At first, I traded my ordinary cancels for any with clear dates and places of origin. Some of these linger on the first pages of the scans shown below, also on the supplement pages. Then, as duplicate SONs amassed, I limited my replacements to stamps cancelled in the towns I visited in pre-covid days. These also, in part, linger.

More recently I’ve been scanning the feeders for town-cancels where medieval, renaissance, and impressionist Dutch artists were born -- Hertogenbosch for Hieronymus Bosch (b. circa 1450), for instance, or Leiden for Rembrandt (b. 1606). These make for a somewhat more difficult search. I haven’t gotten very far but they, too, are plentiful. Dutch towns have long histories of supporting the arts. If, however, I end up finding too many of these, I’ll try birthtown cancels pinked on the artists’ birthdays. So far, I’ve found none of these. I might someday find and keep, say, a 17 June 1898 Leeuwarden cancel, M. C. Escher’s birth date and town. Who can guess what surprises feeder albums may hold?

For instance, take the Scott #84 (shown below). Cancelled in Bosch’s hometown, it’s supposed to be brown lilac, but gray lilac describes it better. An anomaly? Chemically faded? A rarity? I like it simply for its Hertogenbosch cancel. Peeking from behind it is a normal brown lilac #84, also rescued from a feeder album.

Scott # 84 (vars), Hertogenbosch, 18 October 1904 cancel 

I’ve had more luck finding cancels for Hertogenbosch than for any other artist’s birthtown.  Here are three more:

Scott #s 17 red brown, 37 violet, and 50 gray violet

Roughly contemporary with Bosch is the master engraver known only as IAM of Zwolle, the town of Zwolle presumably being where he was born and worked. While little is known about Bosch personally, even less can be said about IAM. His surviving works, only 24 in all, feature swarming crowds, have fine tonal nuances and, like Bosch’s paintings, tend toward the grotesque.

Scott # 1a, light blue, Zwolle cancel, 19 (?) June 1860

The Zwolle postmark is “type 75” according to O. M. Vellinga’s Postmarks of the Netherlands 1676-1915, a comprehensive on-line resource: https://jdlkremer.angelfire.com/VELLINGA.1676-1915.KNBF.pdf.

 Leiden postmarks (Rembrandt’s place of birth) are also rather easy to come by. Rembrandt, of course, is not only the greatest Dutch artist, but the world’s greatest. I’m struck by the similarity of Queen Wilhelmina’s profile on the two stamps shown below and that of Rembrandt’s Bathsheba, except Bathsheba, having received King David’s letter demanding an illicit tryst, carries a mien of deep sadness. 

Scott #s 67 and 68, gray lilac and blue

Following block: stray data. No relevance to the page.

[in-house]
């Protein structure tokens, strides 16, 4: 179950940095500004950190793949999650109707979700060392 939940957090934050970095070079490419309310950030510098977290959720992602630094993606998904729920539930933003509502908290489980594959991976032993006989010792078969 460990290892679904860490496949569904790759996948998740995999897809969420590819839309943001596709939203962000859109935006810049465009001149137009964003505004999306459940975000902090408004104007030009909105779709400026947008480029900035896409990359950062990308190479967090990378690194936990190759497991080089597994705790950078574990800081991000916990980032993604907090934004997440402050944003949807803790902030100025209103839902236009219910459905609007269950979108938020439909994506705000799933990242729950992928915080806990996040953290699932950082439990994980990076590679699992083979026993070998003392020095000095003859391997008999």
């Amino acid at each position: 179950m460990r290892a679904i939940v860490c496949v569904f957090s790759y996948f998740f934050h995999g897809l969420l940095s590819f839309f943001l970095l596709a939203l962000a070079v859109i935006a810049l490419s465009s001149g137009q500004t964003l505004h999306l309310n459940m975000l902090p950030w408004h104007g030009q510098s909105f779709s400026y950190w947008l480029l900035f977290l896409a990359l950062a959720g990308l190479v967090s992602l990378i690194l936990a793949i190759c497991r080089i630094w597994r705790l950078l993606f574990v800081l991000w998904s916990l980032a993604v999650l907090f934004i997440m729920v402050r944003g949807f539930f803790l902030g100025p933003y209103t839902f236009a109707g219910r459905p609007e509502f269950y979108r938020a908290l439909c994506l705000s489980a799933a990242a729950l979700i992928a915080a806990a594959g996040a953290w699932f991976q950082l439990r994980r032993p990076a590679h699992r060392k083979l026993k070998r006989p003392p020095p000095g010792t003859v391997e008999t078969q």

Bathsheba contemplating King David’s letter,
Rembrandt, 1654

Coded postal obliterators (CPOs; puntstempels in Dutch) provide another way to identify artists’ hometowns although place names are not spelled out. A number, surrounded by 26 variously-shaped dots, designates the post office of origin (5 = Amsterdam, 91 = Rotterdam, and so forth). It’s unusual for all 26 dots to print and, even more rare, for all 26 to be found on a single stamp. And, of course, there’s no cancellation date. The Netherlands used CPOs from 1 April 1869 until 15 June 1893. An index of CPO numbers can be found at: https://poststempelverzamelaar.jouwweb.nl/puntstempel.

Scott #26, gray, Rotterdam CPO 91

Rotterdam is the birthtown of Willem Pieterszoon Buytewech (b. 1581/2), a painter noted for his group portraitures of ribald parties, only few of which have survived.

Although not Dutch by birth, Claude Monet lived with his family in Zaandam, a town near Amsterdam, in 1871. He painted 25 views of his temporary home town. The river front scene, shown below, may include the post office (or maybe 😉 it’s just to the right and out of view).

Claude Monet, 1871, evening at Zaandam dike 

The Zaandam cover (below), likely a death notice, bears a clearer “type 75” cancel than the Zwolle example shown above. It was struck about a decade before Monet painted Zaandam.

Scott #2 on cover, lake, Zaandam cancel

Vincent Van Gogh used his drinking buddy, postman Joseph Roulin, as the model for many paintings. I particularly like the one hanging in Philadelphia’s Barnes Museum (shown at top). It would be the perfect illustration for this post on the Netherlands’ stamps except for the fact that Van Gogh was in Arles when he painted it, and Roulin was French. The “postes” on Roulin’s cap is the giveaway. Nevertheless, the Netherlands rightfully claims Van Gogh as its own, for he was born in the village of Zundert. Zundert cancels are few, so I borrowed this one and will need to give it back. I’m hoping for a Zundert cancel on Van Gogh’s birthdate, 30 March 1853, about a year after the first Dutch stamps were issued. I’m preparing for a long wait.

Scott # 37, violet

At first glance, early Dutch stamps seem rather drab, as the scans for Big Blue pages one through three (below) amply demonstrate. But, if you follow where the cancels lead, WOW!

Census: 307 in BB spaces, six tip-ins, 168 on supplement pages

Jim's Observations

For the Netherlands, Big Blue "69, on 10 pages ( Five for the semi-postals), has 140 spaces for regular, 7 air post, 35 postage due, and 125 semi-postal spaces. Of interest, BB only misses 8 semi-postal spaces.

BB Total = 307
BB Overall coverage = 61%.

Of the expensive stamps in BB, there is one (1891 Scott 50 1g gray violet ($77+) ) that crosses the $35 threshold, and 21 between $10-$30+.  Of those, eleven are semi-postals. 

The Netherlands classical issues, unlike some other European nations, are quite reasonable in price- considering they are indeed classics. And, although mono-color, i.e. "drab", as Bud says,  they are, to my eye, quite attractive indeed.

And, the Netherlands also issued many quite attractive semi-postals. Have a look at them with the second blog post below.

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Comments appreciated!